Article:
Judging the Royals

An early Christmas gift: Some baseball stuff Lee Judge didn’t use

Kansas City Royals starting pitcher Yordano Ventura.
Kansas City Royals starting pitcher Yordano Ventura. jsleezer@kcstar.com

During the course of a 162-game season I talk to a lot of people and take a lot of notes. Not all the notes get used; some find their way into stories, some just get tucked away to be used in the future and are often forgotten. The other day I was going through those unused notes and found a bunch of interesting tidbits that never saw the light of day. I know many of you are just killing time until Santa arrives, so here’s a list of interesting baseball info to help while away your day.

Enjoy.

Random, but interesting, things about baseball

▪ If a pitcher does not have a history of doubling up on pickoff throws (two in a row) take a big lead, draw a throw and then steal on the next pitch.

▪ Foul balls with two strikes can indicate a lack of swing-and-miss stuff; the pitcher can get the batters to two strikes, but then can’t finish them off.

▪ Royals third-base coach Mike Jirschele will walk around the outfield every once in a while just to remind himself how far it is to home plate and what a great throw it takes to nail a runner trying to score.

▪ For the most part, the cutter is considered a weak contact pitch; the slider is considered a swing-and-miss pitch.

▪ With the game on the line and behind in the count, walk the big-money guys; put your ego aside and make someone else beat you.

▪ A pitcher should not let a hitter know what he’s thinking; if he hits a batter accidentally he shouldn’t pat his chest to say “my bad.” Make the hitter think you might have drilled him intentionally and that you just might do it again.

▪ Opposition teams are definitely trying to get into Yordano Ventura’s head by stepping out and jawing with him; anything to make him lose focus.

▪ In the big leagues, the runner decides when he’s going first-to-third; he might need a coach’s help on a ball to right field — it’s behind him — but if the play’s in front of him, the runner makes the decision.

▪ Even in a blowout there’s something to play for; if you come close enough to make the other team use their closer, maybe he won’t be available the next night.

▪ If it’s 0-2, 1-2 and 2-2, those are curveball counts and good counts to run on. That’s why pitchers often try pickoffs in those counts.

▪ Don’t worry about anyone’s batting average until they have 100 at-bats.

▪ It’s hard to beat a team three times in a row; teams change starting pitchers every night and catching three different pitchers having a down night is not the norm.

▪ At this level, “see-it-and-hit” will only take you so far. The best pitchers are throwing so hard you have to study the scouting reports and have some idea of what’s coming next.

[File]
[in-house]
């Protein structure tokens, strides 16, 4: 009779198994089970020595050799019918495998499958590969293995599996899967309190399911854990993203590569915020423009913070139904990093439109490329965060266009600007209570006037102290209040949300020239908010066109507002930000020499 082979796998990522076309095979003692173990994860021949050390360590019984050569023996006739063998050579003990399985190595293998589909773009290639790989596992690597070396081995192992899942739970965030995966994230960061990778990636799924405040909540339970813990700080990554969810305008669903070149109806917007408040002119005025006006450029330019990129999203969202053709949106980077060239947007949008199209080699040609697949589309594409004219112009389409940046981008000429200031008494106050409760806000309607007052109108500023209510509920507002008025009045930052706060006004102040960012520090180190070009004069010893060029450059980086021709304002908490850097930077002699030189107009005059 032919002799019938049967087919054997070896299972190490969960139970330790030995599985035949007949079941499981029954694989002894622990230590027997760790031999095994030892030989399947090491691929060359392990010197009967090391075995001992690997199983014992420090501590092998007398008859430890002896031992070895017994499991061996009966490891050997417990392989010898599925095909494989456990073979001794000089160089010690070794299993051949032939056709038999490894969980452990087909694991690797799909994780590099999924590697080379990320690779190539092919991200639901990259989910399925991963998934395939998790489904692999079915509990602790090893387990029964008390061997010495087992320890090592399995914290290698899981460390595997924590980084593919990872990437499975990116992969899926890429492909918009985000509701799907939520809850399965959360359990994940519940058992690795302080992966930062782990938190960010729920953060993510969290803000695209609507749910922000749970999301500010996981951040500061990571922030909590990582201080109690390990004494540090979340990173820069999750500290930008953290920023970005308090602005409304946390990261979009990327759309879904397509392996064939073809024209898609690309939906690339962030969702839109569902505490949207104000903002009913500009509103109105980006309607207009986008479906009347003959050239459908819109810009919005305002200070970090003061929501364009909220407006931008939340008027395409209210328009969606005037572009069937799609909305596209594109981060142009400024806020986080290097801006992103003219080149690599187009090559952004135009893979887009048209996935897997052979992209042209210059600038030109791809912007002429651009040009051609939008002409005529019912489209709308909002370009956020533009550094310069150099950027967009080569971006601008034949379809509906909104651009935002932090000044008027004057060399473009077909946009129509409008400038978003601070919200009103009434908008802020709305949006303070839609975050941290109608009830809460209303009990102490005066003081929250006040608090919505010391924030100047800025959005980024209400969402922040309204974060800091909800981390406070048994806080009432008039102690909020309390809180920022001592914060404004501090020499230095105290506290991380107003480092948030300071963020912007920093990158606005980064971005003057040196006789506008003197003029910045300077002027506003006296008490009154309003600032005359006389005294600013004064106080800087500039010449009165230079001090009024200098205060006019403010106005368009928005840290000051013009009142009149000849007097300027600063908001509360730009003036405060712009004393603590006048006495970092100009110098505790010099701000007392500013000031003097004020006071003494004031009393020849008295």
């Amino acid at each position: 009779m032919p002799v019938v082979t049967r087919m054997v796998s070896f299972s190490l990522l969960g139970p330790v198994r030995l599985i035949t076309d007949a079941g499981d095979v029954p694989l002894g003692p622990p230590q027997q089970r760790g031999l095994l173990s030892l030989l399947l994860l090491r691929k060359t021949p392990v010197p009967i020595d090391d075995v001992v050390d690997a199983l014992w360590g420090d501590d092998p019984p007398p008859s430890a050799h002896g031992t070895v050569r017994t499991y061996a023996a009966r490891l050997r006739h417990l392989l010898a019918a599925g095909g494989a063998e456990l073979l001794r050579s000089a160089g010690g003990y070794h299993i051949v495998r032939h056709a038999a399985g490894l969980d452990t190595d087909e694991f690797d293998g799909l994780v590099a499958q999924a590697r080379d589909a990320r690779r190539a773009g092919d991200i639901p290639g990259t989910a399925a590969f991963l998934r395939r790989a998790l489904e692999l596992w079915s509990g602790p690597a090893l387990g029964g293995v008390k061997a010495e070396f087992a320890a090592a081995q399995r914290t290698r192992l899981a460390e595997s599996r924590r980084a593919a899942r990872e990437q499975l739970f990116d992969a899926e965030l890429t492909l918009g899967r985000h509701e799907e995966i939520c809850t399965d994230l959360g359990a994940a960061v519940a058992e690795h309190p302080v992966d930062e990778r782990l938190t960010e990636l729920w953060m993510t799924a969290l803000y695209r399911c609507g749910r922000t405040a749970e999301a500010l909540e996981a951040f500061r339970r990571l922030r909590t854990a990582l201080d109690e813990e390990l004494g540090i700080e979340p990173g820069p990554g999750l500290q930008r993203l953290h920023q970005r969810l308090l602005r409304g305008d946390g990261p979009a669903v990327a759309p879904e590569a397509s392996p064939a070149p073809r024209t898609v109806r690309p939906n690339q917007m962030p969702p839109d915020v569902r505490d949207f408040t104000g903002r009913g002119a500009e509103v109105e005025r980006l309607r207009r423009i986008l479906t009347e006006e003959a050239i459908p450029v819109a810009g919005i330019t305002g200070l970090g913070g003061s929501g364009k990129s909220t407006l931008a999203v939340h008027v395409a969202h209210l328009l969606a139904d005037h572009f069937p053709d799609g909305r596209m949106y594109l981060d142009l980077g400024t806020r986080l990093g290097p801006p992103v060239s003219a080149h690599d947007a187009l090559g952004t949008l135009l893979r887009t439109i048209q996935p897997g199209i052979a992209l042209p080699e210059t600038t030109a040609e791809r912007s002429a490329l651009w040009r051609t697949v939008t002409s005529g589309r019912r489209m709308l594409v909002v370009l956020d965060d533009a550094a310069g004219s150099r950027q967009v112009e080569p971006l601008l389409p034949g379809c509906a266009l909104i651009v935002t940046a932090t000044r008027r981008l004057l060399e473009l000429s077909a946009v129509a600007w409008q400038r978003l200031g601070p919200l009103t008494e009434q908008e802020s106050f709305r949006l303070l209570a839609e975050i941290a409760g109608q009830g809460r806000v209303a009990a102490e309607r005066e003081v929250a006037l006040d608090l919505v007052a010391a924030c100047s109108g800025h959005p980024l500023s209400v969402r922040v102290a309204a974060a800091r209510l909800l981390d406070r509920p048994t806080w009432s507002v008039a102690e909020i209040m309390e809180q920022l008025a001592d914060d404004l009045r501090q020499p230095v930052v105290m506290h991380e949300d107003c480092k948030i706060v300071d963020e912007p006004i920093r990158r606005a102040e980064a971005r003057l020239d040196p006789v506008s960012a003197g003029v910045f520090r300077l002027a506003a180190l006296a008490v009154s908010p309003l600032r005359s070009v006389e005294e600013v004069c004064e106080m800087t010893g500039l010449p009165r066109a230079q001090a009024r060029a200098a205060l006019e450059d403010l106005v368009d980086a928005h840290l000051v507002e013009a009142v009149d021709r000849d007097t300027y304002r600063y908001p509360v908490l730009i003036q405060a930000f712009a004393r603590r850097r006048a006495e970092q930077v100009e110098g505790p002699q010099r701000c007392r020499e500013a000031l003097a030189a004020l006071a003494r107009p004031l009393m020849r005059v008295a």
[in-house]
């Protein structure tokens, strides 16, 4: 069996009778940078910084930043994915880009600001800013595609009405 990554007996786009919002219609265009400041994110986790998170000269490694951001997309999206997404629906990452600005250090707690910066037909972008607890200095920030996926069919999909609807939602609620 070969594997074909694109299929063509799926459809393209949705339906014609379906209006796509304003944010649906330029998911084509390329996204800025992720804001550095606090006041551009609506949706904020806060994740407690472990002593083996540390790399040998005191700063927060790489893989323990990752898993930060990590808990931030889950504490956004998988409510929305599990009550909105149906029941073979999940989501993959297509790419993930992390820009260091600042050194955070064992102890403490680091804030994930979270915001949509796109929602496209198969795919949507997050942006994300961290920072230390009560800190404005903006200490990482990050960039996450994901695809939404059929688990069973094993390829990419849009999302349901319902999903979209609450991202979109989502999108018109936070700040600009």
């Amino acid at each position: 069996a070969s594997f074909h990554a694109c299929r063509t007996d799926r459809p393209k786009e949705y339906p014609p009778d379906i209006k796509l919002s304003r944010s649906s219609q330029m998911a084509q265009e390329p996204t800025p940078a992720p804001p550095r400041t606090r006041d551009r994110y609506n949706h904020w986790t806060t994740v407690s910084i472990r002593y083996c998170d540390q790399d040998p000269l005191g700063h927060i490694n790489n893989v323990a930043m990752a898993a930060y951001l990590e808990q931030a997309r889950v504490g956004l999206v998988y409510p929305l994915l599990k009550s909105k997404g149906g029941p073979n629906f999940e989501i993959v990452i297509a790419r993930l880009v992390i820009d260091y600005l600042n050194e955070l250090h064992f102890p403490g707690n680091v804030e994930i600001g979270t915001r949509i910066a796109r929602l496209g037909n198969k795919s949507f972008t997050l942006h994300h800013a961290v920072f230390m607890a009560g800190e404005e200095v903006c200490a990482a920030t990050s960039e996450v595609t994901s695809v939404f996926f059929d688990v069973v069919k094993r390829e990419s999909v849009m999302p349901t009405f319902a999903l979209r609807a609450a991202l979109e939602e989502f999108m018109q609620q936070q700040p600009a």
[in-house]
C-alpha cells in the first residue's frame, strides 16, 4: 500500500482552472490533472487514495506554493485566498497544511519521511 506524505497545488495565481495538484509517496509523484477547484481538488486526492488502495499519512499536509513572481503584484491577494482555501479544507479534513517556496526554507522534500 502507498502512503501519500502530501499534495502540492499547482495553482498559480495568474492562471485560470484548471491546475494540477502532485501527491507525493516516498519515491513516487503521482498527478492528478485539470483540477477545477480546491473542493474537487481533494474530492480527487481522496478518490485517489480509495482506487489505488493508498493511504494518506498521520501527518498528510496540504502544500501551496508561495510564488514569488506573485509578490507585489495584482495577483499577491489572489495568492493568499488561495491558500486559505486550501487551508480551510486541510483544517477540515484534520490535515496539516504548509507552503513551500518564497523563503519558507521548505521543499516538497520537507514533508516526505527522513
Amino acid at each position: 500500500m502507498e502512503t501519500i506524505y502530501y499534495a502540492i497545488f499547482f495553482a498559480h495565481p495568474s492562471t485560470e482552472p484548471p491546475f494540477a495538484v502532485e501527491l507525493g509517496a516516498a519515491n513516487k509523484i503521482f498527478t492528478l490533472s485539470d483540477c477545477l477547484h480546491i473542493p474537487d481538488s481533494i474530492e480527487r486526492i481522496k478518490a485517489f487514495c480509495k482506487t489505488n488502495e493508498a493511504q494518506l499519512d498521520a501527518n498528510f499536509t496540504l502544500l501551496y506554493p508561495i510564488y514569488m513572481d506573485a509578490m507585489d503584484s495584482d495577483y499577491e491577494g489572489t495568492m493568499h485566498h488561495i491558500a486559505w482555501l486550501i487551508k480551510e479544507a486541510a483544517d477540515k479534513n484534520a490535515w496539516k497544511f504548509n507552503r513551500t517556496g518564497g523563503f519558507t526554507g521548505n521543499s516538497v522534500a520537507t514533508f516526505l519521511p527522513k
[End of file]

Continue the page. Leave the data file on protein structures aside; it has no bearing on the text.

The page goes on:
▪ If a pitcher throws a fastball in a 1-1 count, nine out of 10 times, guess fastball. But if it’s that 10th time and he throws a slider instead, you’re going to look silly.

▪ Good hitters lock in on a certain pitch, look for it and won’t come off it. You can make a guy look bad until he gets the pitch he was looking for and then he probably won’t miss it.

▪ According to hitting coach Dale Sveum, hitters should not give pitchers too much credit; wait for a mistake and if the pitcher makes a great pitch, take it. Don’t start chasing great pitches; stick to the plan and keep waiting for that mistake.

▪ The Royals are not a great off-speed hitting club, so opposition pitchers want to spin it up there.

▪ According to catcher Kurt Suzuki, opposition pitchers should not try to strike out the Royals. Kansas City hitters make contact and a pitcher that’s going for punchouts might throw 100 pitches in five innings.

▪ If you pitch down in the zone you can use the whole plate; any pitch at the knees is a pretty good pitch (a possible exception is down-and-in to lefties). If you pitch up in the zone you have to hit corners.

▪ If you pitch up, you have to be above the swing path.

▪ Numbers without context might be meaningless; or worse — misleading

▪ All walks are not equal: a walk at the beginning of an inning is worth more than a walk with two outs, a walk to Jarrod Dyson is worth more than a walk to Billy Butler.

▪ So when you look at a pitcher’s walks, ask yourself who he walked and when he walked them.

▪ When a pitcher falls behind 2-0 or 3-1, what pitch does he throw to get back in the count? Can he throw a 2-0 cutter, sinker or slider, or does he have to throw a fastball down the middle and hope for the best?

▪ Hitters who waggle the bat head have inconsistent swing paths.

▪ The more violent the swing, the worse the pitch recognition. So if a guy really cuts it loose when he swings and allows his head to move, throw breaking stuff and change-ups. If he keeps his head still, be careful.

OK, that’s it. Now that I’ve finished, I realize some of this stuff actually did make its way into larger articles, but what the heck — maybe you missed it the first time and it’s the Friday before Christmas and just like everyone else, I’d like to go home early.

Happy Holidays, everyone.

  Comments